The Price of Privilege?

In a popular story for the Atlantic this month, Hanna Rosin investigates a culture of hyper-achievement and its connection to a string of teenage suicides in Silicon Valley. There seems to be a large market for this type of story. For instance, the relatively unknown San Francisco Magazine got over fifty thousand shares for an article on the same topic, and a Times Magazine piece about a girl who committed suicide her first year at the University of Pennsylvania also got a lot of attention.

The overburdened, over-programmed overstressed teenager has been a long running cliche, perhaps originating with David Brooks’ The Organization Kid written way back in 2001. While there is merit to addressing the downsides of hypercompetitiveness at elite high schools, it’s a slippery slope that easily gets overstated. In particular, Hanna Rosin seems to love addressing plight of ordinary privileged groups. (Before elite high schoolers it was “the end of men“) These type of stories beg for broader context.

For one, the link between teenage suicide and academic stress is tenuous. While Rosin frames her whole piece around suicide and academic related stress,  she concludes that “the link between teenage alienation and the decision to die never much clarified.” She notes that adolescent suicide is down dramatically since the 90s. I’d add that thoughts of suicide among high schoolers have also halved since 1990.

While teenage suicide is unacceptable at any level, it has only gone down as “hypercompetitiveness” has gone up. Kids overstressed by school is a problem, but not because it’s leading to a rash of suicides.

Secondly, it’s important to remember that almost all of the problems of hypercompetitiveness are self imposed. While helicopter parents can pressure their children, in my experience it seems that most of the pressure comes from kids themselves. Either way, it’s not a structural problem for public policy, it’s more of a problem of culture.

Finally, the problems of hypercompetitive kids in elite high schools pale in comparison to the kids that are less fortunate, whose problems are structural rather that self imposed. These kids that often attend schools where the competition is a race to the bottom, and must live with the consequences of an inadequate education are for life. While hypercompetitive kids in elite high schools may result in less happy childhoods, they’re still getting excellent educations and end up at excellent colleges. Long-term adverse effects of working too hard in highschool are basically nonexistent. The effect of going to a bad high school and then not going to college is a handicap for life.


The Axis of Conservatism

You may have heard of all the ways that liberals are destroying America, including our runaway Supreme Court, socialist president, and such blatantly liberal media outlets such as CNN and The New York Times. But when one steps back and looks at the United States from a global perspective, its policies look like that of a backwater, backwards nation. Compared to many other western industrialized nations, the U.S. lacks a significant welfare state, universal health care, paid parental leave, abortion rights, gun control, and union strength. The poor in the U.S. are comparatively poorer than the underclasses of our peers. Western European nations such as Spain, France, Portugal, Norway, and Sweden, as well as Canada all legalized gay marriage years before the U.S. did. It’s clear that in terms of policy, generally speaking the U.S. is more towards the right when compared to other western nations. The Democratic Party, considered the “liberal” party in America, is much more conservative when compared to liberal parties in other countries such as the British Labour Party or the Greek Syriza Party. The Republican Party is absurdly draconian in comparison to the British Conservative party.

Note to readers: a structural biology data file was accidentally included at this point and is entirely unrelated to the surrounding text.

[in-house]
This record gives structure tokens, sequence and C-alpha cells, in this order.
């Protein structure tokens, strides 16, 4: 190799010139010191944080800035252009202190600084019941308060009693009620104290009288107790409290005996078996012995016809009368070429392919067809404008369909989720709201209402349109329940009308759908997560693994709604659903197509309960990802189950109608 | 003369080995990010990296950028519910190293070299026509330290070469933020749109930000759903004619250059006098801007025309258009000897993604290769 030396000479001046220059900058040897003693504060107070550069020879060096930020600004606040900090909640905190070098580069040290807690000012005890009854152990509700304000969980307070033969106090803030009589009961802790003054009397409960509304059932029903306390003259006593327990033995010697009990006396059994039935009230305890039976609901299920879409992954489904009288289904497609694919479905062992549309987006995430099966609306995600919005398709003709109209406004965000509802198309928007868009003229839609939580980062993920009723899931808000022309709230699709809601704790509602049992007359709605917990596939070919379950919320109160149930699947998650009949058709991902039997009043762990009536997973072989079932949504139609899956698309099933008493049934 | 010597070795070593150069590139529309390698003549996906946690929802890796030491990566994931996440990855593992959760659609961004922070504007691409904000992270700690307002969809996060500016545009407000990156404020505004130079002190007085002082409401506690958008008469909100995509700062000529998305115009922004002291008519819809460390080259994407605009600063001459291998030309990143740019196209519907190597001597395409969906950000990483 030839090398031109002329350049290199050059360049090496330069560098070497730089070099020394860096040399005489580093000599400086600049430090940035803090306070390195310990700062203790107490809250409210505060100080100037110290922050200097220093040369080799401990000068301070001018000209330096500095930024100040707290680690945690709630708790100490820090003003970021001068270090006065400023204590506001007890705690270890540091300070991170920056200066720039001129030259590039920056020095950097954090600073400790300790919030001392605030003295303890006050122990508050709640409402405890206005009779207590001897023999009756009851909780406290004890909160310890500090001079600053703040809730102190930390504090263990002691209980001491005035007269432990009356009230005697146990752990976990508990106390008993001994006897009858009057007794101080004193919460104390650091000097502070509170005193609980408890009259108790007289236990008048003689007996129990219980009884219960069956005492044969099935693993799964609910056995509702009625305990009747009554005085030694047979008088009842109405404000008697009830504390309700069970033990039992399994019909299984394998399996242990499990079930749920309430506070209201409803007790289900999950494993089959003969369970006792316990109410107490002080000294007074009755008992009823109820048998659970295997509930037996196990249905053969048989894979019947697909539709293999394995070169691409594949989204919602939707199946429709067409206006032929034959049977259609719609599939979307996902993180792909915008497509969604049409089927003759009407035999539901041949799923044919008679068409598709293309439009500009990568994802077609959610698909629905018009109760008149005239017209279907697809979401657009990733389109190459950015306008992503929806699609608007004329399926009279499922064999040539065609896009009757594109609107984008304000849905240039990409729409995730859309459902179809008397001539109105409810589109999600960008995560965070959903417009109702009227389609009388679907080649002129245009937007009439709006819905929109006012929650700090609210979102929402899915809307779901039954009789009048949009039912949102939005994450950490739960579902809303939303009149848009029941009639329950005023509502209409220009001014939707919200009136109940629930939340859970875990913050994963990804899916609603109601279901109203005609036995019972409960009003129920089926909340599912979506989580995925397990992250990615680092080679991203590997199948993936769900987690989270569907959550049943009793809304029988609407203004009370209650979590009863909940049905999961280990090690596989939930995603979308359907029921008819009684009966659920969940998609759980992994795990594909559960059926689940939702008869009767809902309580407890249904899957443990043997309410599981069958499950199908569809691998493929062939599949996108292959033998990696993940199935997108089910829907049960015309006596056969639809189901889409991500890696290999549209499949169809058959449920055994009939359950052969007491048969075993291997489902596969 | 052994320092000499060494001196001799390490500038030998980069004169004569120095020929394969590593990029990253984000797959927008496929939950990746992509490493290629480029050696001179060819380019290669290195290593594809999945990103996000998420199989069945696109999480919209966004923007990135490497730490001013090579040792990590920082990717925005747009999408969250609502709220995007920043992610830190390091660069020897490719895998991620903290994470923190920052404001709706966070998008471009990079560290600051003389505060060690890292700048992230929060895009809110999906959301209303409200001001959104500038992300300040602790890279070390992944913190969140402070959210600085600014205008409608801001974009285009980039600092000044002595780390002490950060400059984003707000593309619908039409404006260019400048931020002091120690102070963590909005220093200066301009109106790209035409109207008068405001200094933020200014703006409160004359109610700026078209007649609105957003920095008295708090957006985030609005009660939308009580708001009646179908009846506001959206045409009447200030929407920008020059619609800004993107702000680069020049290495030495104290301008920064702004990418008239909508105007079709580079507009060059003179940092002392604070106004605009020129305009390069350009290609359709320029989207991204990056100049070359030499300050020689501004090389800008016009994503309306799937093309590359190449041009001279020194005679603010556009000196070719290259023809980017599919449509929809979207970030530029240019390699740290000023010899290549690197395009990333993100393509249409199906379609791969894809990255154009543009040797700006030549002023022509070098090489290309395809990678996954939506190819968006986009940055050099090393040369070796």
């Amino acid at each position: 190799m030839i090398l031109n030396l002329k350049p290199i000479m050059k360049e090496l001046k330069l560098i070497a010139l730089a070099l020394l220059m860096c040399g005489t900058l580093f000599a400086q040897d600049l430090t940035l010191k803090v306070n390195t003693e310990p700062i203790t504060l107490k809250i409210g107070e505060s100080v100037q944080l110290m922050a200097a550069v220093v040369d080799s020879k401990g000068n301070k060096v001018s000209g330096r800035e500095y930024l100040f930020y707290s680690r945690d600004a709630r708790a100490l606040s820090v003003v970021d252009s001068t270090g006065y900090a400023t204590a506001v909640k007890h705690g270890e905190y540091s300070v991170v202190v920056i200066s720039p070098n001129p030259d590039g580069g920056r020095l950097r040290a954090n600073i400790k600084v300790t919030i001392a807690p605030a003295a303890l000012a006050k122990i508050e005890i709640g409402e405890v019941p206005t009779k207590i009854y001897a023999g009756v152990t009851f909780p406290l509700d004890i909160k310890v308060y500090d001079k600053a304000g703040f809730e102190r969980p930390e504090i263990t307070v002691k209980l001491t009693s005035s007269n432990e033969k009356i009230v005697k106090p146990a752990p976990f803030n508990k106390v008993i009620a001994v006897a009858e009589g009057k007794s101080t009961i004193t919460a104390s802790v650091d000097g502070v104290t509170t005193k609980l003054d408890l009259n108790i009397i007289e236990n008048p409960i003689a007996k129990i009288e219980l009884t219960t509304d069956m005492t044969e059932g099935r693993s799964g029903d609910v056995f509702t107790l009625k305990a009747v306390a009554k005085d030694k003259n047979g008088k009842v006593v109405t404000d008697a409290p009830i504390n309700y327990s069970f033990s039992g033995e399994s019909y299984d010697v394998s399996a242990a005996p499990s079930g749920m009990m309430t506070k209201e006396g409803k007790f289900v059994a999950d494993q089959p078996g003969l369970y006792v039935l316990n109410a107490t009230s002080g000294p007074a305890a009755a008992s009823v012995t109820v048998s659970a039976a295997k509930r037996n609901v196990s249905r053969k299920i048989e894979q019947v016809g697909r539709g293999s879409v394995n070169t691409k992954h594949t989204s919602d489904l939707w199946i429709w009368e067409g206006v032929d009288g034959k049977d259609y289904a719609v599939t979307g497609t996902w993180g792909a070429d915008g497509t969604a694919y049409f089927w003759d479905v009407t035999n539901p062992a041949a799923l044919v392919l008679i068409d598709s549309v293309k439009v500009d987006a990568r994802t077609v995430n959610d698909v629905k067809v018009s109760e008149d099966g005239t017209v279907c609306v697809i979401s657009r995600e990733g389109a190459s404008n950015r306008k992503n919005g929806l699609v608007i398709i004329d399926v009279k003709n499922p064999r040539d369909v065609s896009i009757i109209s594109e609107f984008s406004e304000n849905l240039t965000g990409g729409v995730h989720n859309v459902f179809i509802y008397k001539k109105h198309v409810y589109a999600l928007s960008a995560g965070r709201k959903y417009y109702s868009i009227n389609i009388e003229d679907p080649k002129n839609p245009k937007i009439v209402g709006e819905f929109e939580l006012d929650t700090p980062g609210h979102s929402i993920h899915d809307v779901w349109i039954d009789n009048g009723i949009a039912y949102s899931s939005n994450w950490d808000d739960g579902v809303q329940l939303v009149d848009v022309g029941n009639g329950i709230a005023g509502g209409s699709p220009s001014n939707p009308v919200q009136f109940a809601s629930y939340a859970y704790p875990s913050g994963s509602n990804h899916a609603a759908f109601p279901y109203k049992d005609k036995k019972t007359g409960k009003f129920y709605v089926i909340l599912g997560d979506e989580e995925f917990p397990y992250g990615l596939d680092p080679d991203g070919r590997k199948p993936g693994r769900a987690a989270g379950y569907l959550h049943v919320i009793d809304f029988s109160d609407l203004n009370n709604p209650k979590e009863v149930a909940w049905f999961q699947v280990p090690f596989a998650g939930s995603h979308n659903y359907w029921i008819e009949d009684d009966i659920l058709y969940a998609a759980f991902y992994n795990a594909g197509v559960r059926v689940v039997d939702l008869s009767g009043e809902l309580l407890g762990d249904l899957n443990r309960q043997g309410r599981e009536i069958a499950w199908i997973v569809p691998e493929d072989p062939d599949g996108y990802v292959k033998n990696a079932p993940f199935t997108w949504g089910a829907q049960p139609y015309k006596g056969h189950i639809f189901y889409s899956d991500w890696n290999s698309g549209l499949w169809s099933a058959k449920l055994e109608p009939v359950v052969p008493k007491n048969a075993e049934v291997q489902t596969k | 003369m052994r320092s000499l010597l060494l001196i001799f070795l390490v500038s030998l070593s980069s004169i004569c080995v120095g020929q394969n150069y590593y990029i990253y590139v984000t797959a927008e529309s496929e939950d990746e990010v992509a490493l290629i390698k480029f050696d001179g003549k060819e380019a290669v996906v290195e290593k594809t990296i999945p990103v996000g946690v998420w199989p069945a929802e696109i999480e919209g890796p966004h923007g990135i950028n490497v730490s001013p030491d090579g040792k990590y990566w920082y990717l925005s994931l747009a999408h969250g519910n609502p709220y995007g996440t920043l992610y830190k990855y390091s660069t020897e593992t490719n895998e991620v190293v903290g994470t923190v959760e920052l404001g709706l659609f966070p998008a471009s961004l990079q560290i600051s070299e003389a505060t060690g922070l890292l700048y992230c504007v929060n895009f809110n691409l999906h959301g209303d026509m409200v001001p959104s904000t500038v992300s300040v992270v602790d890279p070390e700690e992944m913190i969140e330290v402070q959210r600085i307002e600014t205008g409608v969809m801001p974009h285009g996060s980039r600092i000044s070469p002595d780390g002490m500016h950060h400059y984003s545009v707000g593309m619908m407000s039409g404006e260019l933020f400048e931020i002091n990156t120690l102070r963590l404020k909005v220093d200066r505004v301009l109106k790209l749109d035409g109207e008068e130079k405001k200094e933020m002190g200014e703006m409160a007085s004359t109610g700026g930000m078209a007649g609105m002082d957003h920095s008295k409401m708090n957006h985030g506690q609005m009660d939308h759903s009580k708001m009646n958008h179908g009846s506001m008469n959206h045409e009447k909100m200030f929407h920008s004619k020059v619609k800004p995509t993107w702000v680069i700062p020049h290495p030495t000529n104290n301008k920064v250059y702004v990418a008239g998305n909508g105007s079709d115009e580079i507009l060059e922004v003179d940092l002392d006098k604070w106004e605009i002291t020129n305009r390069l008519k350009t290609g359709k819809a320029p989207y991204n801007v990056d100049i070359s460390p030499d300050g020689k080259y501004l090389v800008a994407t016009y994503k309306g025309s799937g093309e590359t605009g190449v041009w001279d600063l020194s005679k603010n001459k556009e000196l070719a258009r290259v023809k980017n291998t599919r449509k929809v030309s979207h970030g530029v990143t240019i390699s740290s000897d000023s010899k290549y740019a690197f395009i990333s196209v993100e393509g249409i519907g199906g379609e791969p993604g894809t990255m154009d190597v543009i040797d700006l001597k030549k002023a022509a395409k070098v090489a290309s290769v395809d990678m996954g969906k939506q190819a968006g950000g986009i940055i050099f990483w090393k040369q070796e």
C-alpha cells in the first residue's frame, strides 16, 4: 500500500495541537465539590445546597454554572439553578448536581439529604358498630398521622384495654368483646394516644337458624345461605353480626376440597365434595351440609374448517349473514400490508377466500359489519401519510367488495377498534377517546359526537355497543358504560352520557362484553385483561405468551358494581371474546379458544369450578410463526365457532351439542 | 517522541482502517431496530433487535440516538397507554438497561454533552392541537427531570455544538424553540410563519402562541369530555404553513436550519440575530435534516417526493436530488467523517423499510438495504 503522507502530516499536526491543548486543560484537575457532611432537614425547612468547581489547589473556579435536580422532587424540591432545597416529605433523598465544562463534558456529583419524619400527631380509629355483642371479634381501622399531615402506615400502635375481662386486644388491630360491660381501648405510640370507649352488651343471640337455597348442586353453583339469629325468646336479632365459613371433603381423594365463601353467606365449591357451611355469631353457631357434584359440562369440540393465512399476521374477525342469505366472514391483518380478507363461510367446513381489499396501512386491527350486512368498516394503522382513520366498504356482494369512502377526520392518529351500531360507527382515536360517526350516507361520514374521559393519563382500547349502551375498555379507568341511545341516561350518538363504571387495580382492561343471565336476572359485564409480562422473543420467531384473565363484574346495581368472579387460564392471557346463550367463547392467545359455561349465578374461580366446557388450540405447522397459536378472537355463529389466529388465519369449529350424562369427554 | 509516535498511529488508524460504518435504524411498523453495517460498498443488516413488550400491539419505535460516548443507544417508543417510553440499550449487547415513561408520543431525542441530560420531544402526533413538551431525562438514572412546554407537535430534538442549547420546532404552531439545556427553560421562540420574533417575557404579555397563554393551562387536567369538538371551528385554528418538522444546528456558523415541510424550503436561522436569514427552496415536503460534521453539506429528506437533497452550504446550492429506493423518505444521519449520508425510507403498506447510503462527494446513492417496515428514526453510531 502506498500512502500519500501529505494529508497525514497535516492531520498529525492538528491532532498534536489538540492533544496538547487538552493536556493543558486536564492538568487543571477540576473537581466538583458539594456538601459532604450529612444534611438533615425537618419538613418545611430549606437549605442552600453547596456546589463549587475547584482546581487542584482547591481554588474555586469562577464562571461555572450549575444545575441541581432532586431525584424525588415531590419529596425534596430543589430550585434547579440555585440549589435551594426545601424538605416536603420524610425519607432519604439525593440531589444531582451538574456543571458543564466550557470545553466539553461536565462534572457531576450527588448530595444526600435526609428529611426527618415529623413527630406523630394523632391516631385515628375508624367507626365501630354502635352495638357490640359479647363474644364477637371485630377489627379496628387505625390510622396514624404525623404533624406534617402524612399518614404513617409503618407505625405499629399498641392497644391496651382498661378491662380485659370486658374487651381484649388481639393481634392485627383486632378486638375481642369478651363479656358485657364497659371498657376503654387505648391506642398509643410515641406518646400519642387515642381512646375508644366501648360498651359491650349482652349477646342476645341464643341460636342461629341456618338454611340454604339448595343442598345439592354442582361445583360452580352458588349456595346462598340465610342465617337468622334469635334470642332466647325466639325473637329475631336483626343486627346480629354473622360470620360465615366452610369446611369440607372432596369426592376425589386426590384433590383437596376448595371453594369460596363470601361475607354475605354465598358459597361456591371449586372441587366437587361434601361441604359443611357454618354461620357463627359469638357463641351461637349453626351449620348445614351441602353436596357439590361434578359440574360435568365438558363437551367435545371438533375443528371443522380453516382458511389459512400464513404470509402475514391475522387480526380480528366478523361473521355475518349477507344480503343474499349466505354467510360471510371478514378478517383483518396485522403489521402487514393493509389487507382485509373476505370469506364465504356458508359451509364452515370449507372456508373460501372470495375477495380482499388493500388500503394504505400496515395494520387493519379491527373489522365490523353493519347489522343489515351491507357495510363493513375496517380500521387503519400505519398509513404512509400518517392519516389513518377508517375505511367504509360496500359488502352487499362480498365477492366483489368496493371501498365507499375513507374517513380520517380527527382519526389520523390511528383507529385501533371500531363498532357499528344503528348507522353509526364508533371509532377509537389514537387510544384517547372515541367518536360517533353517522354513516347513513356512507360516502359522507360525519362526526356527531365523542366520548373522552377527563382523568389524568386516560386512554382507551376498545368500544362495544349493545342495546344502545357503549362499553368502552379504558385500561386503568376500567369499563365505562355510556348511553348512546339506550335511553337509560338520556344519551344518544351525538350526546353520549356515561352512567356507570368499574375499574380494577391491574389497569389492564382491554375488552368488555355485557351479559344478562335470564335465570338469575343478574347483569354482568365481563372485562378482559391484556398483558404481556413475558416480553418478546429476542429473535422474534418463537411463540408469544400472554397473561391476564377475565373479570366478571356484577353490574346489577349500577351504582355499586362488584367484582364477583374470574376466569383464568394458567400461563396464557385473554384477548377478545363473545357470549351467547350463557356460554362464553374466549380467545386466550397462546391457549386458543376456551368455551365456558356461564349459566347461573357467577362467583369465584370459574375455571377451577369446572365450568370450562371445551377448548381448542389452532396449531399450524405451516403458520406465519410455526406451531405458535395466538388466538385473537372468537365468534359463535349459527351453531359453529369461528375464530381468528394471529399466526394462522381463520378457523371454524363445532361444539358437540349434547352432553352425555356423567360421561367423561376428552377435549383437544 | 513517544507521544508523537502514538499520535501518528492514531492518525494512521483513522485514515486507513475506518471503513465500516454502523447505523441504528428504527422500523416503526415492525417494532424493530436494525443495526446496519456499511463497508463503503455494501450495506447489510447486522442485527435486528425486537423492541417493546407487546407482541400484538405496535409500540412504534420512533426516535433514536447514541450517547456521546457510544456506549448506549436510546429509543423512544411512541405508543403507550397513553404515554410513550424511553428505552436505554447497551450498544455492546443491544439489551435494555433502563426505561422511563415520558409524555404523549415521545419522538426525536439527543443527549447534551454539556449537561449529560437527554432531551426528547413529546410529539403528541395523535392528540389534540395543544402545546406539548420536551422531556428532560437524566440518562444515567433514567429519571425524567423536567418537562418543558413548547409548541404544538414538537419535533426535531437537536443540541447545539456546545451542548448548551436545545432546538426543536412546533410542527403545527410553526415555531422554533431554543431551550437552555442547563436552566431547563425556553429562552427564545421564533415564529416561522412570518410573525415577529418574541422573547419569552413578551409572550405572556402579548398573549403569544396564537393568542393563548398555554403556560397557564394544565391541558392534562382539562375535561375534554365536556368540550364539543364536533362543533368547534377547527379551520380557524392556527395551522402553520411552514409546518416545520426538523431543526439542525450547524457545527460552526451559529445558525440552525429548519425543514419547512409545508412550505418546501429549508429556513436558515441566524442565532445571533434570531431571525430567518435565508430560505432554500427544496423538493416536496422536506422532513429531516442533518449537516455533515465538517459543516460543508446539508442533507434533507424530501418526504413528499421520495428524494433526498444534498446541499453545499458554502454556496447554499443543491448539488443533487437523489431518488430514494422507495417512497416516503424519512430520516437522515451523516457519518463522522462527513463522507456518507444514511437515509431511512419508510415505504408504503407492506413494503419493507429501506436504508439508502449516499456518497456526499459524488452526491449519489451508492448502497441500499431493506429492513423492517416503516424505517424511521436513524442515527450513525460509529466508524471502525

The public sphere just isn’t as substantial in the U.S, such as transportation, roads, schools, and unemployment insurance. The only public good that the U.S. is exceptionally strong in is the military. In America, it’s all about privatizing, or having people pay for things directly rather than be taxed. For example, in England, the price of every university is capped at £9,000 per year, which translates into $13,662. The average tuition is approximately $9,108 per year in England. Compare this to the U.S. where the average public 4-year college as an in-state student costs $18,943, out of state costs $32,762, and 4-year private colleges cost $42,419. Not to mention the fact that it is not uncommon for the tuition of American private universities to reach $65,000. To pay for these policies, Western European countries employ comparatively higher income tax rates to pay for the welfare of all, and taxes make up a higher percentage of GDP in these countries. In the U.S., the burden rests on the individual, not the society.Read less

These policies don’t just come out of the blue, however. They reflect a more conservative electorate. According to a series of surveys conducted by the Pew Research Center, Americans are much more likely than citizens of Western European countries to think it’s necessary to believe in God to be moral, to believe that homosexuality should be rejected, that success in life is self-determined, and that it’s not important to have nobody in need. These survey results all reflect an American sense of individualism that can be traced back to before the founding, but has continued to be bolstered throughout the centuries.

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